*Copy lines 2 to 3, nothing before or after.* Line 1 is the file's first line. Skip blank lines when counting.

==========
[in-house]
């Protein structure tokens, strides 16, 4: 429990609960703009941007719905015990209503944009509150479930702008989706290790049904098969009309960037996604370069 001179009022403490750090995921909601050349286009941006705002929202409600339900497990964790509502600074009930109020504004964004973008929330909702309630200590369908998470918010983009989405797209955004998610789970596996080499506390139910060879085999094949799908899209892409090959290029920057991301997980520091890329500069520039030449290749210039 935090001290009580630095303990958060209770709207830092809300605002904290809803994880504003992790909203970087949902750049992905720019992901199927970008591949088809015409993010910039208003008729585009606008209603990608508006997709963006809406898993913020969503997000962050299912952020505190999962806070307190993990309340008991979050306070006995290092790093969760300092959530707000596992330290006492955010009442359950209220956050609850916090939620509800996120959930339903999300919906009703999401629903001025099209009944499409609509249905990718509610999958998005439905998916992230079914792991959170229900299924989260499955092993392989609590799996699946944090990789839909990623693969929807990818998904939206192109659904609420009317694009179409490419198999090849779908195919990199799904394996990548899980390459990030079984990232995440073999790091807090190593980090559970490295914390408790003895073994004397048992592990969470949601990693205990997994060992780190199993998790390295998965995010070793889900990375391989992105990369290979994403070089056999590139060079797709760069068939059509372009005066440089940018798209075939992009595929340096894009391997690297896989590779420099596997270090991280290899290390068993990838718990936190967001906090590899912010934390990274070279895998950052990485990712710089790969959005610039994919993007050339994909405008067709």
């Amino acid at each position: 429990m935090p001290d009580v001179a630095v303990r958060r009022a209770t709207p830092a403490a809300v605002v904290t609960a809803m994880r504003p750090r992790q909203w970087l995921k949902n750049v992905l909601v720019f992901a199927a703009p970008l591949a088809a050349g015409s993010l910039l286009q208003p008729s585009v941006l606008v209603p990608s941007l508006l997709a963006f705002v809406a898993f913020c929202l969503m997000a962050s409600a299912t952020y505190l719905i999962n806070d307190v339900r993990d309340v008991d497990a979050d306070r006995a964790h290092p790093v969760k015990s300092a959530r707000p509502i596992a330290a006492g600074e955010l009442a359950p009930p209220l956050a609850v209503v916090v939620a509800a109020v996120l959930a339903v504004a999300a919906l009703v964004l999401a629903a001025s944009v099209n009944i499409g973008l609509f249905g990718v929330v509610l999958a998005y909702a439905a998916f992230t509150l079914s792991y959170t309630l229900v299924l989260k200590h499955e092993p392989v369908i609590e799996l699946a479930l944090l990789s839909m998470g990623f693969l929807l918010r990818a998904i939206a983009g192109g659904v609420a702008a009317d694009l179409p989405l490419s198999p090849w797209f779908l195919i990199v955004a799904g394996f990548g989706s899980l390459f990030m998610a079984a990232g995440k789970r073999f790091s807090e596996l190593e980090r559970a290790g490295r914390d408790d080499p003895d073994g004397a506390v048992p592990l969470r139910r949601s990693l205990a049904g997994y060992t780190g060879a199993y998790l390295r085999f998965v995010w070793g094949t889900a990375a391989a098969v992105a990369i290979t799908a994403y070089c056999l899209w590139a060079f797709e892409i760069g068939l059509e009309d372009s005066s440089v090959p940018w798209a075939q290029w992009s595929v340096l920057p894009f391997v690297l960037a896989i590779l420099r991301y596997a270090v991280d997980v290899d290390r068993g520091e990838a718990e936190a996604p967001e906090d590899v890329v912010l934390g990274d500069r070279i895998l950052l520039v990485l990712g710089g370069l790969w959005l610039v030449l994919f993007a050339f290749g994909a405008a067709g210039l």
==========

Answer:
């Protein structure tokens, strides 16, 4: 429990609960703009941007719905015990209503944009509150479930702008989706290790049904098969009309960037996604370069 001179009022403490750090995921909601050349286009941006705002929202409600339900497990964790509502600074009930109020504004964004973008929330909702309630200590369908998470918010983009989405797209955004998610789970596996080499506390139910060879085999094949799908899209892409090959290029920057991301997980520091890329500069520039030449290749210039 935090001290009580630095303990958060209770709207830092809300605002904290809803994880504003992790909203970087949902750049992905720019992901199927970008591949088809015409993010910039208003008729585009606008209603990608508006997709963006809406898993913020969503997000962050299912952020505190999962806070307190993990309340008991979050306070006995290092790093969760300092959530707000596992330290006492955010009442359950209220956050609850916090939620509800996120959930339903999300919906009703999401629903001025099209009944499409609509249905990718509610999958998005439905998916992230079914792991959170229900299924989260499955092993392989609590799996699946944090990789839909990623693969929807990818998904939206192109659904609420009317694009179409490419198999090849779908195919990199799904394996990548899980390459990030079984990232995440073999790091807090190593980090559970490295914390408790003895073994004397048992592990969470949601990693205990997994060992780190199993998790390295998965995010070793889900990375391989992105990369290979994403070089056999590139060079797709760069068939059509372009005066440089940018798209075939992009595929340096894009391997690297896989590779420099596997270090991280290899290390068993990838718990936190967001906090590899912010934390990274070279895998950052990485990712710089790969959005610039994919993007050339994909405008067709």
């Amino acid at each position: 429990m935090p001290d009580v001179a630095v303990r958060r009022a209770t709207p830092a403490a809300v605002v904290t609960a809803m994880r504003p750090r992790q909203w970087l995921k949902n750049v992905l909601v720019f992901a199927a703009p970008l591949a088809a050349g015409s993010l910039l286009q208003p008729s585009v941006l606008v209603p990608s941007l508006l997709a963006f705002v809406a898993f913020c929202l969503m997000a962050s409600a299912t952020y505190l719905i999962n806070d307190v339900r993990d309340v008991d497990a979050d306070r006995a964790h290092p790093v969760k015990s300092a959530r707000p509502i596992a330290a006492g600074e955010l009442a359950p009930p209220l956050a609850v209503v916090v939620a509800a109020v996120l959930a339903v504004a999300a919906l009703v964004l999401a629903a001025s944009v099209n009944i499409g973008l609509f249905g990718v929330v509610l999958a998005y909702a439905a998916f992230t509150l079914s792991y959170t309630l229900v299924l989260k200590h499955e092993p392989v369908i609590e799996l699946a479930l944090l990789s839909m998470g990623f693969l929807l918010r990818a998904i939206a983009g192109g659904v609420a702008a009317d694009l179409p989405l490419s198999p090849w797209f779908l195919i990199v955004a799904g394996f990548g989706s899980l390459f990030m998610a079984a990232g995440k789970r073999f790091s807090e596996l190593e980090r559970a290790g490295r914390d408790d080499p003895d073994g004397a506390v048992p592990l969470r139910r949601s990693l205990a049904g997994y060992t780190g060879a199993y998790l390295r085999f998965v995010w070793g094949t889900a990375a391989a098969v992105a990369i290979t799908a994403y070089c056999l899209w590139a060079f797709e892409i760069g068939l059509e009309d372009s005066s440089v090959p940018w798209a075939q290029w992009s595929v340096l920057p894009f391997v690297l960037a896989i590779l420099r991301y596997a270090v991280d997980v290899d290390r068993g520091e990838a718990e936190a996604p967001e906090d590899v890329v912010l934390g990274d500069r070279i895998l950052l520039v990485l990712g710089g370069l790969w959005l610039v030449l994919f993007a050339f290749g994909a405008a067709g210039l």